"But he hasn't told you?" I asked softly. It would have killed me if Ted hadn't been up front with me about his illness.
She shook her head sadly, "I think he believes me too delicate to deal with it, but I have to know."
"I understand." He was out of touch if he thought she was delicate.
"You'll do it then?" I nodded, "What will it cost?" I quoted her double my hourly rate just for the trouble I was sure she was going to be. She agreed. "And I'll need $500 for deposit." Chances were she'd be too distraught to pay me later. "Cash." She produced ten fifty dollar bills from her wallet. I tucked them in a desk drawer. Now I need a little bit of information about your husband. I filled out a file as she answered my questions. Name: Mason Price. Age: 42. Occupation: Manager for LEKU a locally based company that makes software for retail stores. I took a scan of the photo to keep in my file. Once I was satisfied with my knowledge of Mr. Price I asked for her contact information. Her name, by the way, was Beryl. "Barrie, my friends call me."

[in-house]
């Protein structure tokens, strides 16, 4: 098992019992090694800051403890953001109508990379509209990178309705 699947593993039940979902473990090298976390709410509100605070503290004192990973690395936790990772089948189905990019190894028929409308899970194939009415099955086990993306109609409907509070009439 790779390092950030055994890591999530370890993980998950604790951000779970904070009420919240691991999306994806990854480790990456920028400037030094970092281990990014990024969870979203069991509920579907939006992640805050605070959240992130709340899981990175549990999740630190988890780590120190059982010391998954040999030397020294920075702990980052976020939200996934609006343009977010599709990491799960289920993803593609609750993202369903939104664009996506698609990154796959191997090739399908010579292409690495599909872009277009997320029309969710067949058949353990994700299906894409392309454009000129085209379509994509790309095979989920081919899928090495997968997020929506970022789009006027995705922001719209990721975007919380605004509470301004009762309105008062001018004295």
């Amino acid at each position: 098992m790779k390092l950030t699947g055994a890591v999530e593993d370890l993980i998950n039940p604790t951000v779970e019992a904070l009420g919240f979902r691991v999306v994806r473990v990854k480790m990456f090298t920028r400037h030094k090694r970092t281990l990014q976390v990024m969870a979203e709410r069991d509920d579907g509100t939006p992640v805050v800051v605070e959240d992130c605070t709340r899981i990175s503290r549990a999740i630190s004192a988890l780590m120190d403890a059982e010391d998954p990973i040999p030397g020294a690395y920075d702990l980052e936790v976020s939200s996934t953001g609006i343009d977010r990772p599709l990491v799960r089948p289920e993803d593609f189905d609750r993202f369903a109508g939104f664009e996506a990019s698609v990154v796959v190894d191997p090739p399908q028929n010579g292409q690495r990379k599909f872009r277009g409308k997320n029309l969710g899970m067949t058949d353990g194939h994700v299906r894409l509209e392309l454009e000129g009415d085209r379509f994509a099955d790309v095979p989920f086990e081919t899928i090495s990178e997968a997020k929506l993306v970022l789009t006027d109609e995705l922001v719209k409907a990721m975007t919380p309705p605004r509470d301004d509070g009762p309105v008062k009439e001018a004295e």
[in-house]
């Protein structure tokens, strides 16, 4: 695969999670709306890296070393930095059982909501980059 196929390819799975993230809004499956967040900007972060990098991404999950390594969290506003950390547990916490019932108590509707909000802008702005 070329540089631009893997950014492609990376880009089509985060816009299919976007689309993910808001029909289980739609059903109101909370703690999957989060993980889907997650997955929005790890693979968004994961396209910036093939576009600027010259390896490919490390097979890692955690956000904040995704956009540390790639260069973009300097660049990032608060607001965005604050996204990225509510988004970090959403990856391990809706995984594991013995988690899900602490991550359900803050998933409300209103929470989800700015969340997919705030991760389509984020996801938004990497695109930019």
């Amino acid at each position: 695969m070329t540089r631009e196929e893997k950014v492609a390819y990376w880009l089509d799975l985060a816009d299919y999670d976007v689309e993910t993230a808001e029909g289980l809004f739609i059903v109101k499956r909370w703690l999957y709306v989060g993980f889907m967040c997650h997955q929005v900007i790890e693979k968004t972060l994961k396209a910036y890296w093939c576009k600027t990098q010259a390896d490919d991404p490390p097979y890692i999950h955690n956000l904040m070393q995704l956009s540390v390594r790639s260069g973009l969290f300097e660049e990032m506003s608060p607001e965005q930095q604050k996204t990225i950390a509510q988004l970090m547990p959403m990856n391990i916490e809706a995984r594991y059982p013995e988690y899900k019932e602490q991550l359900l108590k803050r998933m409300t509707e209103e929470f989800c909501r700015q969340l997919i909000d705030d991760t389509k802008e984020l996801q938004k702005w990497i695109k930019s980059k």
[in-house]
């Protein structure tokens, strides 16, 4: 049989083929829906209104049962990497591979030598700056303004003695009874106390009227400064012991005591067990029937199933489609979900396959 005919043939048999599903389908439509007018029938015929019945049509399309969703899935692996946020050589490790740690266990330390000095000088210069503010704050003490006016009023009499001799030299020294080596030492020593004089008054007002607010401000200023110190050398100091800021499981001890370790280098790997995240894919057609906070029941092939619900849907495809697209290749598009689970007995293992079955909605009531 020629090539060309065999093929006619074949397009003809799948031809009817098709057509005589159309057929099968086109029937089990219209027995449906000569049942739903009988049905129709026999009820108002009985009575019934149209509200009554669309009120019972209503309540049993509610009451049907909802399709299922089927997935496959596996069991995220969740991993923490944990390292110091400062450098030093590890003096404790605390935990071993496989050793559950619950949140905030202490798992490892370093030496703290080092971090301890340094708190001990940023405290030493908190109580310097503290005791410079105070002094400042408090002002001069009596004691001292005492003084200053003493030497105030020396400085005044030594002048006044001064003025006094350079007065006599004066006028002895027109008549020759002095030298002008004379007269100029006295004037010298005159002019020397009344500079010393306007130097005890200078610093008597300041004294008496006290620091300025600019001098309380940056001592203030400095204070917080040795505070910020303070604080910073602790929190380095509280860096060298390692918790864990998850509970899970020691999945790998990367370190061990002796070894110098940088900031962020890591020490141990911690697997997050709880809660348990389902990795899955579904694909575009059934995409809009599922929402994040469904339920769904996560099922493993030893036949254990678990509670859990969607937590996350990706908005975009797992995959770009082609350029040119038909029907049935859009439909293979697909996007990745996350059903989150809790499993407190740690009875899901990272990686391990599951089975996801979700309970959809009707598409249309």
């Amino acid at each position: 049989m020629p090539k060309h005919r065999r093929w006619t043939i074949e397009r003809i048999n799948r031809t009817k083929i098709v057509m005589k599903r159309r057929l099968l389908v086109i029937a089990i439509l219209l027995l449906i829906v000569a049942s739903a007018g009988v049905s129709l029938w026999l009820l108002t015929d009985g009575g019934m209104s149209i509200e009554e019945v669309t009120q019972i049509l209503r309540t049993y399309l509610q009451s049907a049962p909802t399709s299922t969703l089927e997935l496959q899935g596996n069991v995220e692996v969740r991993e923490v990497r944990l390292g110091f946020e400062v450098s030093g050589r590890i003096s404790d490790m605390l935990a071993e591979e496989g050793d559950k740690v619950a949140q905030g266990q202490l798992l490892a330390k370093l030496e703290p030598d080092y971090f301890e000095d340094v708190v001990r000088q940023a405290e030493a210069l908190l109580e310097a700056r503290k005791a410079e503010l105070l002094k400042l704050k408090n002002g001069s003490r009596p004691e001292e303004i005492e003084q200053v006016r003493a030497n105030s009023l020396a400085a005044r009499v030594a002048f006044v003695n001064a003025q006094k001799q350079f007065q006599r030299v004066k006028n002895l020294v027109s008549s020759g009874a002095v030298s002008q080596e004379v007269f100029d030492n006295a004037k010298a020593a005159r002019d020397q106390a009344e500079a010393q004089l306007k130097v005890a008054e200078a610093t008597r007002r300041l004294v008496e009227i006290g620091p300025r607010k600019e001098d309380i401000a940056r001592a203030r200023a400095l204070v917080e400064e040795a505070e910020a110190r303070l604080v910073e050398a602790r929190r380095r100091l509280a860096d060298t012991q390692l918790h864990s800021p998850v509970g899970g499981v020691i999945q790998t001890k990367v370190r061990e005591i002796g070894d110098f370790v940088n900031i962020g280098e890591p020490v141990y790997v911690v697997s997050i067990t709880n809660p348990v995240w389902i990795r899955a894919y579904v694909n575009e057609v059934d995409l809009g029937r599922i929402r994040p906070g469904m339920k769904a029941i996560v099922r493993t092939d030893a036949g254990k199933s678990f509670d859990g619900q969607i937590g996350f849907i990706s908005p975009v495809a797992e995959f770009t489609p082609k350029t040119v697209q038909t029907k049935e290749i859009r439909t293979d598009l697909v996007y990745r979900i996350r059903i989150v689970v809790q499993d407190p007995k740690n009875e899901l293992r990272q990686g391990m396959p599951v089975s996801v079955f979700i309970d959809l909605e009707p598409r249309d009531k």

"Now, Mrs. Price," I wasn't sure if 'Barrie' would be too familiar.
"Oh, no, I've gone back to my maiden name, Getteman."
"Gone back?" I asked
"Oh yes, I legally changed it last year when Mason and I separated."
Well THAT certainly changed things! "If you are separated, perhaps he did not feel compelled to tell you that he was sick."
"Oh, we're back together now." She said with a wave of her hand, "We separate for about three months every couple of years. Last time it was almost six though. We actually started divorce proceedings. But then we patched things up, so I just filed the papers away. Guess I'll finish them if you find what I think you will.
I felt my jaw slacken. "You would divorce you husband just because he has cancer?" okay, so apparently my normal tactfulness had taken a vacation today, but come on, what a jerk! Granted I believe strongly in the sanctity of marriage, so I wouldn't have left Ted for any reason, but least of all when he needed me.